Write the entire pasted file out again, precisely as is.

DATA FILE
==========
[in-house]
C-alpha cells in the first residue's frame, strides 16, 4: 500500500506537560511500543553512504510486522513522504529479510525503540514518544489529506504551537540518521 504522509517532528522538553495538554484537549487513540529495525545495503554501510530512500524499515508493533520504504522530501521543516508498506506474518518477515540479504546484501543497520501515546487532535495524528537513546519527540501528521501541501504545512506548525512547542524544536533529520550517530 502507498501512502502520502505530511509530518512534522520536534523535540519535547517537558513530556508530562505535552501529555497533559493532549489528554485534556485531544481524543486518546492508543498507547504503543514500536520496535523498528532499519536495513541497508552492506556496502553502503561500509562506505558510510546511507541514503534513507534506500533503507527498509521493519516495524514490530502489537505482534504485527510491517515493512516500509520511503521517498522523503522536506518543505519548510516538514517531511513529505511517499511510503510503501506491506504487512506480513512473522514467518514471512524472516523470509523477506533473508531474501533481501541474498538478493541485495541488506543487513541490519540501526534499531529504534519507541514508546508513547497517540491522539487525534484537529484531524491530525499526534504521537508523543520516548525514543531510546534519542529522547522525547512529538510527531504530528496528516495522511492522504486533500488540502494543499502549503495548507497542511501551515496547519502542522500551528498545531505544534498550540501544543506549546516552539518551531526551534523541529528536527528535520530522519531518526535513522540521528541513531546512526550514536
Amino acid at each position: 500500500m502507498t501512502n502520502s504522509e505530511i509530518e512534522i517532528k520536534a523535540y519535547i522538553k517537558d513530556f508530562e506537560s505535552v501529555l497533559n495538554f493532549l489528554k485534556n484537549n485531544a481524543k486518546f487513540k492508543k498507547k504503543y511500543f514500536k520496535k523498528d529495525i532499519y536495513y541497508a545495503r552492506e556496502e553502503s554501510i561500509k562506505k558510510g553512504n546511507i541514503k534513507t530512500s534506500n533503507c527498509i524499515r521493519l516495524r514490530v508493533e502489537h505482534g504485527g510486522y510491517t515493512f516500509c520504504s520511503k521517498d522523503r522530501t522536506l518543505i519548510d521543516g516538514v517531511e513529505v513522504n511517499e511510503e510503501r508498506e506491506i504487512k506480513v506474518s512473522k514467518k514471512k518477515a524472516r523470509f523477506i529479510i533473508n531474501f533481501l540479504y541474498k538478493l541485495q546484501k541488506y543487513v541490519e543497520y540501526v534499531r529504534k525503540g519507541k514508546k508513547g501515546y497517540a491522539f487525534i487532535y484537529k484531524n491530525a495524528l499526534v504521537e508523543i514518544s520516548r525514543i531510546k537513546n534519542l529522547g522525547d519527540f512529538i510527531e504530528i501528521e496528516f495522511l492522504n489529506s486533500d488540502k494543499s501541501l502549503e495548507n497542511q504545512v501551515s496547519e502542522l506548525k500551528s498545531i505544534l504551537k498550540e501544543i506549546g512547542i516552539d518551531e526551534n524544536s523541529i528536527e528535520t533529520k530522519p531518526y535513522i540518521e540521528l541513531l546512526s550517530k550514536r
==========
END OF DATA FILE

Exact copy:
[in-house]
C-alpha cells in the first residue's frame, strides 16, 4: 500500500506537560511500543553512504510486522513522504529479510525503540514518544489529506504551537540518521 504522509517532528522538553495538554484537549487513540529495525545495503554501510530512500524499515508493533520504504522530501521543516508498506506474518518477515540479504546484501543497520501515546487532535495524528537513546519527540501528521501541501504545512506548525512547542524544536533529520550517530 502507498501512502502520502505530511509530518512534522520536534523535540519535547517537558513530556508530562505535552501529555497533559493532549489528554485534556485531544481524543486518546492508543498507547504503543514500536520496535523498528532499519536495513541497508552492506556496502553502503561500509562506505558510510546511507541514503534513507534506500533503507527498509521493519516495524514490530502489537505482534504485527510491517515493512516500509520511503521517498522523503522536506518543505519548510516538514517531511513529505511517499511510503510503501506491506504487512506480513512473522514467518514471512524472516523470509523477506533473508531474501533481501541474498538478493541485495541488506543487513541490519540501526534499531529504534519507541514508546508513547497517540491522539487525534484537529484531524491530525499526534504521537508523543520516548525514543531510546534519542529522547522525547512529538510527531504530528496528516495522511492522504486533500488540502494543499502549503495548507497542511501551515496547519502542522500551528498545531505544534498550540501544543506549546516552539518551531526551534523541529528536527528535520530522519531518526535513522540521528541513531546512526550514536
Amino acid at each position: 500500500m502507498t501512502n502520502s504522509e505530511i509530518e512534522i517532528k520536534a523535540y519535547i522538553k517537558d513530556f508530562e506537560s505535552v501529555l497533559n495538554f493532549l489528554k485534556n484537549n485531544a481524543k486518546f487513540k492508543k498507547k504503543y511500543f514500536k520496535k523498528d529495525i532499519y536495513y541497508a545495503r552492506e556496502e553502503s554501510i561500509k562506505k558510510g553512504n546511507i541514503k534513507t530512500s534506500n533503507c527498509i524499515r521493519l516495524r514490530v508493533e502489537h505482534g504485527g510486522y510491517t515493512f516500509c520504504s520511503k521517498d522523503r522530501t522536506l518543505i519548510d521543516g516538514v517531511e513529505v513522504n511517499e511510503e510503501r508498506e506491506i504487512k506480513v506474518s512473522k514467518k514471512k518477515a524472516r523470509f523477506i529479510i533473508n531474501f533481501l540479504y541474498k538478493l541485495q546484501k541488506y543487513v541490519e543497520y540501526v534499531r529504534k525503540g519507541k514508546k508513547g501515546y497517540a491522539f487525534i487532535y484537529k484531524n491530525a495524528l499526534v504521537e508523543i514518544s520516548r525514543i531510546k537513546n534519542l529522547g522525547d519527540f512529538i510527531e504530528i501528521e496528516f495522511l492522504n489529506s486533500d488540502k494543499s501541501l502549503e495548507n497542511q504545512v501551515s496547519e502542522l506548525k500551528s498545531i505544534l504551537k498550540e501544543i506549546g512547542i516552539d518551531e526551534n524544536s523541529i528536527e528535520t533529520k530522519p531518526y535513522i540518521e540521528l541513531l546512526s550517530k550514536r